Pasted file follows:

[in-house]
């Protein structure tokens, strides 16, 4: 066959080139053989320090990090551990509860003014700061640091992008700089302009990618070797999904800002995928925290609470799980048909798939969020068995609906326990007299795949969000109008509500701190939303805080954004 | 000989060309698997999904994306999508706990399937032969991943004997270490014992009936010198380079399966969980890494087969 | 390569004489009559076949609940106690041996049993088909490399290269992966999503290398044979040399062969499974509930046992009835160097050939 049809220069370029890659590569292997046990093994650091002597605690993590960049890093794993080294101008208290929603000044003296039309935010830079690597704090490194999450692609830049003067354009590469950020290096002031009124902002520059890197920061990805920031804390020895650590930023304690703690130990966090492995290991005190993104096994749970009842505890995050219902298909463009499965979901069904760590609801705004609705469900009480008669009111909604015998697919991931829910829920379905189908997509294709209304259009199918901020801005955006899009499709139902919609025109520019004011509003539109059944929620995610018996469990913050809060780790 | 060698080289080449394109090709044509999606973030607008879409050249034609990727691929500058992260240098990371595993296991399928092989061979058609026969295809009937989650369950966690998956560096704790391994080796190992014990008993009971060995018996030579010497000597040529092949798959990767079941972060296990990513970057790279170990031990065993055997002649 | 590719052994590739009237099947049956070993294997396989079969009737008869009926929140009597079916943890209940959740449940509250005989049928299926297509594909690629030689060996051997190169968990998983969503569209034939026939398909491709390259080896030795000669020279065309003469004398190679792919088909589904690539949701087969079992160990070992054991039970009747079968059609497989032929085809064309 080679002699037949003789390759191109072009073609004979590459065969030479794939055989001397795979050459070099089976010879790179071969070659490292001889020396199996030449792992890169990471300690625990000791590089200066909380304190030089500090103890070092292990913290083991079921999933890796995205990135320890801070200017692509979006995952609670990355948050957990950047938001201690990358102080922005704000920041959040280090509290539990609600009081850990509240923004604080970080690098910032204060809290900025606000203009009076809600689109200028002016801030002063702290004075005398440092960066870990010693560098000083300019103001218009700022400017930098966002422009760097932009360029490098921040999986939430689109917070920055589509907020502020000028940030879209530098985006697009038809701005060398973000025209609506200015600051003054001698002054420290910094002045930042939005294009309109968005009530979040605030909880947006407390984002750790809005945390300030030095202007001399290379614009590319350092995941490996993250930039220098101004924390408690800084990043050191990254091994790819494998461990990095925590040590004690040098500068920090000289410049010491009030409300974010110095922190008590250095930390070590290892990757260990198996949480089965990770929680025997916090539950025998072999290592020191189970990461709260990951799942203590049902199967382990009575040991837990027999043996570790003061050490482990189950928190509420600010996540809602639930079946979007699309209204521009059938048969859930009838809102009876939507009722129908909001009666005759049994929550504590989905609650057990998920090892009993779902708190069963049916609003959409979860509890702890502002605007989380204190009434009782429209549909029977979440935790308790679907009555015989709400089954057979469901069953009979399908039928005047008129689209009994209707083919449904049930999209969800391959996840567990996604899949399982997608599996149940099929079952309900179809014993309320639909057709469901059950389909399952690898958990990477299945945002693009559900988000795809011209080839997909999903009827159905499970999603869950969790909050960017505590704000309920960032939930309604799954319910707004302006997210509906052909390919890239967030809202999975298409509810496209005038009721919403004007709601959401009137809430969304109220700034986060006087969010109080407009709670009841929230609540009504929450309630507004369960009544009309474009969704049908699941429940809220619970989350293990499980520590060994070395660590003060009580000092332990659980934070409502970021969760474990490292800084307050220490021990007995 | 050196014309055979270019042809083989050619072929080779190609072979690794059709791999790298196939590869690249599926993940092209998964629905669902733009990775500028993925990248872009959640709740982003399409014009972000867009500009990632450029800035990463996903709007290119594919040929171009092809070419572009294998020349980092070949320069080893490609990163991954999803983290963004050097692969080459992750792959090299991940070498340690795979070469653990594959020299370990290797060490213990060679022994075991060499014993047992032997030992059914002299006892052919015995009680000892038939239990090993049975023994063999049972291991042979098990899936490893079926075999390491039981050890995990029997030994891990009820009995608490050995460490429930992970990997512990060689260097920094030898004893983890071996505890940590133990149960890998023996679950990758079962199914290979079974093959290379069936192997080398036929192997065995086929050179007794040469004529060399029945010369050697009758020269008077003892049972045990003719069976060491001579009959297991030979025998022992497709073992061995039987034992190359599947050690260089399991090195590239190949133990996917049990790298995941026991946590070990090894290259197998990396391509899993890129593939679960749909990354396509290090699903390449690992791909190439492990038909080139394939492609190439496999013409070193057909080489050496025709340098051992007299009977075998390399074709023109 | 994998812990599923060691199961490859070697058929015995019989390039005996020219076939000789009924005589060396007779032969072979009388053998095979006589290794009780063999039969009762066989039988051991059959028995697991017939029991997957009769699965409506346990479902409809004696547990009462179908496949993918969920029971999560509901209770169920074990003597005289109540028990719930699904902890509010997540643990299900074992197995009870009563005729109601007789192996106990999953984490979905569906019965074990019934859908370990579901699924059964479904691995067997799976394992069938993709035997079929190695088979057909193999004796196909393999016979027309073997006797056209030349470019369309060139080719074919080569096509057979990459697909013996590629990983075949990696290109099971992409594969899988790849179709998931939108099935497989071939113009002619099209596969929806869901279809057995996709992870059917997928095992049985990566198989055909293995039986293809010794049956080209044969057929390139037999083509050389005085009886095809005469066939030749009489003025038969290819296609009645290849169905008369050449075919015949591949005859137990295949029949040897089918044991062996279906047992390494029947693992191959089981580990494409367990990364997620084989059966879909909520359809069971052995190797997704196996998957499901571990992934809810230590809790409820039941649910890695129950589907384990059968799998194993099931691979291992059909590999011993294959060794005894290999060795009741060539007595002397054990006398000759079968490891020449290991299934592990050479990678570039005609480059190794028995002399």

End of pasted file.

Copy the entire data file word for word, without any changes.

[in-house]
């Protein structure tokens, strides 16, 4: 066959080139053989320090990090551990509860003014700061640091992008700089302009990618070797999904800002995928925290609470799980048909798939969020068995609906326990007299795949969000109008509500701190939303805080954004 | 000989060309698997999904994306999508706990399937032969991943004997270490014992009936010198380079399966969980890494087969 | 390569004489009559076949609940106690041996049993088909490399290269992966999503290398044979040399062969499974509930046992009835160097050939 049809220069370029890659590569292997046990093994650091002597605690993590960049890093794993080294101008208290929603000044003296039309935010830079690597704090490194999450692609830049003067354009590469950020290096002031009124902002520059890197920061990805920031804390020895650590930023304690703690130990966090492995290991005190993104096994749970009842505890995050219902298909463009499965979901069904760590609801705004609705469900009480008669009111909604015998697919991931829910829920379905189908997509294709209304259009199918901020801005955006899009499709139902919609025109520019004011509003539109059944929620995610018996469990913050809060780790 | 060698080289080449394109090709044509999606973030607008879409050249034609990727691929500058992260240098990371595993296991399928092989061979058609026969295809009937989650369950966690998956560096704790391994080796190992014990008993009971060995018996030579010497000597040529092949798959990767079941972060296990990513970057790279170990031990065993055997002649 | 590719052994590739009237099947049956070993294997396989079969009737008869009926929140009597079916943890209940959740449940509250005989049928299926297509594909690629030689060996051997190169968990998983969503569209034939026939398909491709390259080896030795000669020279065309003469004398190679792919088909589904690539949701087969079992160990070992054991039970009747079968059609497989032929085809064309 080679002699037949003789390759191109072009073609004979590459065969030479794939055989001397795979050459070099089976010879790179071969070659490292001889020396199996030449792992890169990471300690625990000791590089200066909380304190030089500090103890070092292990913290083991079921999933890796995205990135320890801070200017692509979006995952609670990355948050957990950047938001201690990358102080922005704000920041959040280090509290539990609600009081850990509240923004604080970080690098910032204060809290900025606000203009009076809600689109200028002016801030002063702290004075005398440092960066870990010693560098000083300019103001218009700022400017930098966002422009760097932009360029490098921040999986939430689109917070920055589509907020502020000028940030879209530098985006697009038809701005060398973000025209609506200015600051003054001698002054420290910094002045930042939005294009309109968005009530979040605030909880947006407390984002750790809005945390300030030095202007001399290379614009590319350092995941490996993250930039220098101004924390408690800084990043050191990254091994790819494998461990990095925590040590004690040098500068920090000289410049010491009030409300974010110095922190008590250095930390070590290892990757260990198996949480089965990770929680025997916090539950025998072999290592020191189970990461709260990951799942203590049902199967382990009575040991837990027999043996570790003061050490482990189950928190509420600010996540809602639930079946979007699309209204521009059938048969859930009838809102009876939507009722129908909001009666005759049994929550504590989905609650057990998920090892009993779902708190069963049916609003959409979860509890702890502002605007989380204190009434009782429209549909029977979440935790308790679907009555015989709400089954057979469901069953009979399908039928005047008129689209009994209707083919449904049930999209969800391959996840567990996604899949399982997608599996149940099929079952309900179809014993309320639909057709469901059950389909399952690898958990990477299945945002693009559900988000795809011209080839997909999903009827159905499970999603869950969790909050960017505590704000309920960032939930309604799954319910707004302006997210509906052909390919890239967030809202999975298409509810496209005038009721919403004007709601959401009137809430969304109220700034986060006087969010109080407009709670009841929230609540009504929450309630507004369960009544009309474009969704049908699941429940809220619970989350293990499980520590060994070395660590003060009580000092332990659980934070409502970021969760474990490292800084307050220490021990007995 | 050196014309055979270019042809083989050619072929080779190609072979690794059709791999790298196939590869690249599926993940092209998964629905669902733009990775500028993925990248872009959640709740982003399409014009972000867009500009990632450029800035990463996903709007290119594919040929171009092809070419572009294998020349980092070949320069080893490609990163991954999803983290963004050097692969080459992750792959090299991940070498340690795979070469653990594959020299370990290797060490213990060679022994075991060499014993047992032997030992059914002299006892052919015995009680000892038939239990090993049975023994063999049972291991042979098990899936490893079926075999390491039981050890995990029997030994891990009820009995608490050995460490429930992970990997512990060689260097920094030898004893983890071996505890940590133990149960890998023996679950990758079962199914290979079974093959290379069936192997080398036929192997065995086929050179007794040469004529060399029945010369050697009758020269008077003892049972045990003719069976060491001579009959297991030979025998022992497709073992061995039987034992190359599947050690260089399991090195590239190949133990996917049990790298995941026991946590070990090894290259197998990396391509899993890129593939679960749909990354396509290090699903390449690992791909190439492990038909080139394939492609190439496999013409070193057909080489050496025709340098051992007299009977075998390399074709023109 | 994998812990599923060691199961490859070697058929015995019989390039005996020219076939000789009924005589060396007779032969072979009388053998095979006589290794009780063999039969009762066989039988051991059959028995697991017939029991997957009769699965409506346990479902409809004696547990009462179908496949993918969920029971999560509901209770169920074990003597005289109540028990719930699904902890509010997540643990299900074992197995009870009563005729109601007789192996106990999953984490979905569906019965074990019934859908370990579901699924059964479904691995067997799976394992069938993709035997079929190695088979057909193999004796196909393999016979027309073997006797056209030349470019369309060139080719074919080569096509057979990459697909013996590629990983075949990696290109099971992409594969899988790849179709998931939108099935497989071939113009002619099209596969929806869901279809057995996709992870059917997928095992049985990566198989055909293995039986293809010794049956080209044969057929390139037999083509050389005085009886095809005469066939030749009489003025038969290819296609009645290849169905008369050449075919015949591949005859137990295949029949040897089918044991062996279906047992390494029947693992191959089981580990494409367990990364997620084989059966879909909520359809069971052995190797997704196996998957499901571990992934809810230590809790409820039941649910890695129950589907384990059968799998194993099931691979291992059909590999011993294959060794005894290999060795009741060539007595002397054990006398000759079968490891020449290991299934592990050479990678570039005609480059190794028995002399």